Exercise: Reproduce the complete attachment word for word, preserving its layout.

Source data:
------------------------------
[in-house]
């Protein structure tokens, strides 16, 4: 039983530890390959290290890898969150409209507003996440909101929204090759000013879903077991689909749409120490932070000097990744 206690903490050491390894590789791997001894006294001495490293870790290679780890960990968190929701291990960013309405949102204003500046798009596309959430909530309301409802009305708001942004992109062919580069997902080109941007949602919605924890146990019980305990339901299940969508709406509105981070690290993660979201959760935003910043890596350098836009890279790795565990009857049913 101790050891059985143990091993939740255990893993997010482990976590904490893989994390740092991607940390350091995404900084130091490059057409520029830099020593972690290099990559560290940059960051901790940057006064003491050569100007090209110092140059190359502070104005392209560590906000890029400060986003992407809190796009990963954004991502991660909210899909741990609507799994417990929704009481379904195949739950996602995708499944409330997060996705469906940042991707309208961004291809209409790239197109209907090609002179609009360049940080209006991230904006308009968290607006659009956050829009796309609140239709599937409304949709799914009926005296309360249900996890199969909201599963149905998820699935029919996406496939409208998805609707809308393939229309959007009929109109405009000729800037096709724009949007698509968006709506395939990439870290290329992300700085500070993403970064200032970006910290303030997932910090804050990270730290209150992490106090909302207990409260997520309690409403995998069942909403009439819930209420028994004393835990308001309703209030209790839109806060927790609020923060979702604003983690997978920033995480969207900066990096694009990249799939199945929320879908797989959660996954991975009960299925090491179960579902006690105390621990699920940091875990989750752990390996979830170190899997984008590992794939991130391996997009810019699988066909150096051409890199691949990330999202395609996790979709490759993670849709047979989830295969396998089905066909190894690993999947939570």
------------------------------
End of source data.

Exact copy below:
[in-house]
């Protein structure tokens, strides 16, 4: 039983530890390959290290890898969150409209507003996440909101929204090759000013879903077991689909749409120490932070000097990744 206690903490050491390894590789791997001894006294001495490293870790290679780890960990968190929701291990960013309405949102204003500046798009596309959430909530309301409802009305708001942004992109062919580069997902080109941007949602919605924890146990019980305990339901299940969508709406509105981070690290993660979201959760935003910043890596350098836009890279790795565990009857049913 101790050891059985143990091993939740255990893993997010482990976590904490893989994390740092991607940390350091995404900084130091490059057409520029830099020593972690290099990559560290940059960051901790940057006064003491050569100007090209110092140059190359502070104005392209560590906000890029400060986003992407809190796009990963954004991502991660909210899909741990609507799994417990929704009481379904195949739950996602995708499944409330997060996705469906940042991707309208961004291809209409790239197109209907090609002179609009360049940080209006991230904006308009968290607006659009956050829009796309609140239709599937409304949709799914009926005296309360249900996890199969909201599963149905998820699935029919996406496939409208998805609707809308393939229309959007009929109109405009000729800037096709724009949007698509968006709506395939990439870290290329992300700085500070993403970064200032970006910290303030997932910090804050990270730290209150992490106090909302207990409260997520309690409403995998069942909403009439819930209420028994004393835990308001309703209030209790839109806060927790609020923060979702604003983690997978920033995480969207900066990096694009990249799939199945929320879908797989959660996954991975009960299925090491179960579902006690105390621990699920940091875990989750752990390996979830170190899997984008590992794939991130391996997009810019699988066909150096051409890199691949990330999202395609996790979709490759993670849709047979989830295969396998089905066909190894690993999947939570």